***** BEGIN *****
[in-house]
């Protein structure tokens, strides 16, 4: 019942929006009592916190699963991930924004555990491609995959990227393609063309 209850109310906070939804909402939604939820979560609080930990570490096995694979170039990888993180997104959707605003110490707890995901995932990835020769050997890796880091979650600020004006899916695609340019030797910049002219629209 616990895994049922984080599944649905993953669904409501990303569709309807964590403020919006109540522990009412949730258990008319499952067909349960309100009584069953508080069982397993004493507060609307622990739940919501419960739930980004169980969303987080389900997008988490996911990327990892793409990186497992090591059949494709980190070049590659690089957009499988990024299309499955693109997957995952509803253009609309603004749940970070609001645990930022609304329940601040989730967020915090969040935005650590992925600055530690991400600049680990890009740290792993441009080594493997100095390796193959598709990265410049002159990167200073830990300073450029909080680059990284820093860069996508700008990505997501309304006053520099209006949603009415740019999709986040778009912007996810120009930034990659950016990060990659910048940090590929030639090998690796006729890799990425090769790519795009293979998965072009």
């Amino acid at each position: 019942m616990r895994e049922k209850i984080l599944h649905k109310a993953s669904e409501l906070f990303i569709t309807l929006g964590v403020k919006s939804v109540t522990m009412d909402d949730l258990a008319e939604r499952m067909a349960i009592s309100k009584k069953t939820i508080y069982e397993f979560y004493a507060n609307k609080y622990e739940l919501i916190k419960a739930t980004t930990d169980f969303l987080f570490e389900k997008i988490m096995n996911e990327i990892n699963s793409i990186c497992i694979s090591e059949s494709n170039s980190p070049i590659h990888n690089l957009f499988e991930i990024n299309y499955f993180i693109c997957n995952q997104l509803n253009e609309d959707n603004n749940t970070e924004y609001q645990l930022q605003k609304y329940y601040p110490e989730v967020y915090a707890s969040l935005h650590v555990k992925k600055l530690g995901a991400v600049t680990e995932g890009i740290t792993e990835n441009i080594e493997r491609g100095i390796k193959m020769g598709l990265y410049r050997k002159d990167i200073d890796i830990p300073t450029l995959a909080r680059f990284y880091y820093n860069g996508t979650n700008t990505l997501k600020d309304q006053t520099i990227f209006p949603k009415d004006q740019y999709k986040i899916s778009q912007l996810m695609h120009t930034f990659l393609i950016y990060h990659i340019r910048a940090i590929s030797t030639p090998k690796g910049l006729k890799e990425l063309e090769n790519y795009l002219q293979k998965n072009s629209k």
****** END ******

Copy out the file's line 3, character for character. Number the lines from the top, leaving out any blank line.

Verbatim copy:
């Amino acid at each position: 019942m616990r895994e049922k209850i984080l599944h649905k109310a993953s669904e409501l906070f990303i569709t309807l929006g964590v403020k919006s939804v109540t522990m009412d909402d949730l258990a008319e939604r499952m067909a349960i009592s309100k009584k069953t939820i508080y069982e397993f979560y004493a507060n609307k609080y622990e739940l919501i916190k419960a739930t980004t930990d169980f969303l987080f570490e389900k997008i988490m096995n996911e990327i990892n699963s793409i990186c497992i694979s090591e059949s494709n170039s980190p070049i590659h990888n690089l957009f499988e991930i990024n299309y499955f993180i693109c997957n995952q997104l509803n253009e609309d959707n603004n749940t970070e924004y609001q645990l930022q605003k609304y329940y601040p110490e989730v967020y915090a707890s969040l935005h650590v555990k992925k600055l530690g995901a991400v600049t680990e995932g890009i740290t792993e990835n441009i080594e493997r491609g100095i390796k193959m020769g598709l990265y410049r050997k002159d990167i200073d890796i830990p300073t450029l995959a909080r680059f990284y880091y820093n860069g996508t979650n700008t990505l997501k600020d309304q006053t520099i990227f209006p949603k009415d004006q740019y999709k986040i899916s778009q912007l996810m695609h120009t930034f990659l393609i950016y990060h990659i340019r910048a940090i590929s030797t030639p090998k690796g910049l006729k890799e990425l063309e090769n790519y795009l002219q293979k998965n072009s629209k």